Ample (or at least adequate) amounts of power, water, and ice. It can mean the difference between a comfortable cruising life and a life of “tell me again what part of this was supposed to be fun?” We’ve described our efforts to ensure that we have plenty of electrical power in our More Power, Scotty! posts (still one or two more posts to go before that series is done), and we addressed how we’ll make sure the taps are always flowing in Making It Rain. But we hadn’t yet tackled the issue of how to ensure that there will always be plenty of ice to make frosty boat drinks.
Until now, the way we’ve dealt with ensuring we always had ice for the Mojitos has been simple. We walk up the to marina office and buy a 10 pound bag of ice, repeating as necessary. While that approach has served us well during our life on the pier, we knew it wasn’t going to support our Margarita habit once we depart for our Life On The Hook™. But what to do?
Fortunately, Eagle Too has a fairly large freezer (remember we’re talking about a boat here, so fairly large means about four or five cubic feet) and separate refrigerator, and since we do now have a more than adequate amount of power available, we keep them turned to their lowest settings. So it seemed like going old-school and getting some ice cube trays should work. Unfortunately, because of our freezer’s odd size, a regular ice cube tray can’t lay flat anywhere inside, and even it if could, it’s unlikely that the water would stay in the tray long enough to become ice, since boats have this weird tendency to rock and roll and pitch about and cause things to not necessarily stay where you put them. And there’s just no way we’d be willing to pay the obscene, highway robbery price (almost $80 each) that Adler Barbour wants for their vertical ice cube trays.
We were looking for a solution. We first experimented with these no-spill trays from OXO. They have a silicone rubber flap that in theory is supposed to seal the open top of the tray so that it can be tilted without losing the contents. But the problem with a lot of theories is that they don’t stand up to actual real world practice. When we received our two floppy-topped trays and tried to put them in our freezer, we found that they were too long to fit inside the evaporator box, which means they had to be slid underneath it. This meant tilting the trays nearly vertical to fit them past the evaporator and get them down to the bottom of the freezer compartment. And while the rubber flaps on top did sort of slow down how fast the water drained from the trays when they were tilted, you definitely could not call them no-spill. While not quite a total fail, we knew we needed something better.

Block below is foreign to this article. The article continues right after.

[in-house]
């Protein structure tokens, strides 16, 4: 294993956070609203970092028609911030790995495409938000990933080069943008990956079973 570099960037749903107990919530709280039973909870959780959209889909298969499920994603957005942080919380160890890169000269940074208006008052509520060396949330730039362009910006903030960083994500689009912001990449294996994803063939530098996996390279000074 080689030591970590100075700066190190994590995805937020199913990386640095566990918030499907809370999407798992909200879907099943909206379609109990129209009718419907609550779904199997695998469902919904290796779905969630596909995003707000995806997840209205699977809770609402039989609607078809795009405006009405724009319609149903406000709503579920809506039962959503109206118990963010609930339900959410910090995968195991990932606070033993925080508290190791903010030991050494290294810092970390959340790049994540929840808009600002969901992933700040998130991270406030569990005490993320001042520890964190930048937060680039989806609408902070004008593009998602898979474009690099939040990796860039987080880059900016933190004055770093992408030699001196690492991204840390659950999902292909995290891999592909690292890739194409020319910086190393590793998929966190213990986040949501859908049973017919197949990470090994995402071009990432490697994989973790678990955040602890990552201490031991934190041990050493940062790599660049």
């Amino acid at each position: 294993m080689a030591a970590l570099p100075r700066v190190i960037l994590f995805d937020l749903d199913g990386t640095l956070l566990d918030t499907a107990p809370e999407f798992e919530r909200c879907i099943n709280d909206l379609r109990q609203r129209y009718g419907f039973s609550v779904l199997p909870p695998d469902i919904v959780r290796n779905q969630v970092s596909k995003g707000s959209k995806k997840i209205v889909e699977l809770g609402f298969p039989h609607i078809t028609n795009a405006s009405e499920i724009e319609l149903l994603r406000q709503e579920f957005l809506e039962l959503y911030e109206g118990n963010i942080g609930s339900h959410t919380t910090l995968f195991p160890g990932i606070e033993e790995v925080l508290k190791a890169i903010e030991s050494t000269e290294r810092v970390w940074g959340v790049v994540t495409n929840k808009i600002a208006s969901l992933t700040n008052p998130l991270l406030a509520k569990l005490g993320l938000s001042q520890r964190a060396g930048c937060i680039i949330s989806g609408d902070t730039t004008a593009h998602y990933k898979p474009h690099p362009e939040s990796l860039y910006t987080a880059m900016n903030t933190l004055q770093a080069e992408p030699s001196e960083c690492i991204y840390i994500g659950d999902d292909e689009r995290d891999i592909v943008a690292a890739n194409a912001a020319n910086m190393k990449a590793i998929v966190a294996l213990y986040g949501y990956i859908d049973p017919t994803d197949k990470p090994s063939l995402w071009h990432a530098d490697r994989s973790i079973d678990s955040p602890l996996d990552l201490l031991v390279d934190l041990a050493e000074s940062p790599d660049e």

I remembered reading on another sailing blog about molds to make round ice balls, which sounded like it could possibly be our solution. But I seemed to recall that their approach involved individual molds that made one ice ball each, and we knew we were going to have to fuss with a lot of individual little molds to keep the ice coming. But it gave us a path to follow. After exploring some twists and turns along that trail on Amazon, we found these:
Intrigued, we ordered a pair, and broke them out to give them a try as soon as they arrived. They seemed to be the perfect size for our freezer, and are stackable. The first thing we learned was to ignore the instructions, which tell you to fill the lower mold with water and then press the upper mold in place. This just made a wet mess. No, we learned it worked really well to go ahead and press the mold halves together (there’s a satisfying click-like feel as the two parts engage) and then fill them with a measuring cup through the little holes. This way you get each ball completely full, with no spillage. Pop them in the freezer, and viola, several hours later we had ice balls!
It worked so well that we immediately ordered another pair of molds. We’re still experimenting with how long it takes to make a batch of balls, but we’ve started keeping two half-gallon plastic jugs in the freezer, and at least twice a day we can birth a batch of balls and put them in the jugs to stockpile a ready supply of adult beverage coolers.
It’s been said that ice is civilization. Eagle Too is now a most civilized place. 🙂